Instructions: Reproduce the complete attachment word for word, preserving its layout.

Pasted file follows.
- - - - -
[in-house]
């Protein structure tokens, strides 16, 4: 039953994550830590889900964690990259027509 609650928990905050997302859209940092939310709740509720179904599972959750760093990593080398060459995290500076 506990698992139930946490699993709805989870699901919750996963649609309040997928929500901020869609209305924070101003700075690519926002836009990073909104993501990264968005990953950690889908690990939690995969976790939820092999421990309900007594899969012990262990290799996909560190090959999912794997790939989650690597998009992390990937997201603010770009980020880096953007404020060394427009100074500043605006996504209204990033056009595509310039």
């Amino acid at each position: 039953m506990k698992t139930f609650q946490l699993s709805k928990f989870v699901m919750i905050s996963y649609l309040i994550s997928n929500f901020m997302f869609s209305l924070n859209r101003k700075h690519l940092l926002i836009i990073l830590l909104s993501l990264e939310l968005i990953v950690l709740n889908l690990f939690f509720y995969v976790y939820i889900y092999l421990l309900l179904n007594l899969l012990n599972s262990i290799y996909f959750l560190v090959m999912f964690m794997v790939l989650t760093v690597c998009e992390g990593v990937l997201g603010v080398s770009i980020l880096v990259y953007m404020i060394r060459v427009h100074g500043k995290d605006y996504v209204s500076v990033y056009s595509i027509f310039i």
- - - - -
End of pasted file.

[in-house]
């Protein structure tokens, strides 16, 4: 039953994550830590889900964690990259027509 609650928990905050997302859209940092939310709740509720179904599972959750760093990593080398060459995290500076 506990698992139930946490699993709805989870699901919750996963649609309040997928929500901020869609209305924070101003700075690519926002836009990073909104993501990264968005990953950690889908690990939690995969976790939820092999421990309900007594899969012990262990290799996909560190090959999912794997790939989650690597998009992390990937997201603010770009980020880096953007404020060394427009100074500043605006996504209204990033056009595509310039």
């Amino acid at each position: 039953m506990k698992t139930f609650q946490l699993s709805k928990f989870v699901m919750i905050s996963y649609l309040i994550s997928n929500f901020m997302f869609s209305l924070n859209r101003k700075h690519l940092l926002i836009i990073l830590l909104s993501l990264e939310l968005i990953v950690l709740n889908l690990f939690f509720y995969v976790y939820i889900y092999l421990l309900l179904n007594l899969l012990n599972s262990i290799y996909f959750l560190v090959m999912f964690m794997v790939l989650t760093v690597c998009e992390g990593v990937l997201g603010v080398s770009i980020l880096v990259y953007m404020i060394r060459v427009h100074g500043k995290d605006y996504v209204s500076v990033y056009s595509i027509f310039i």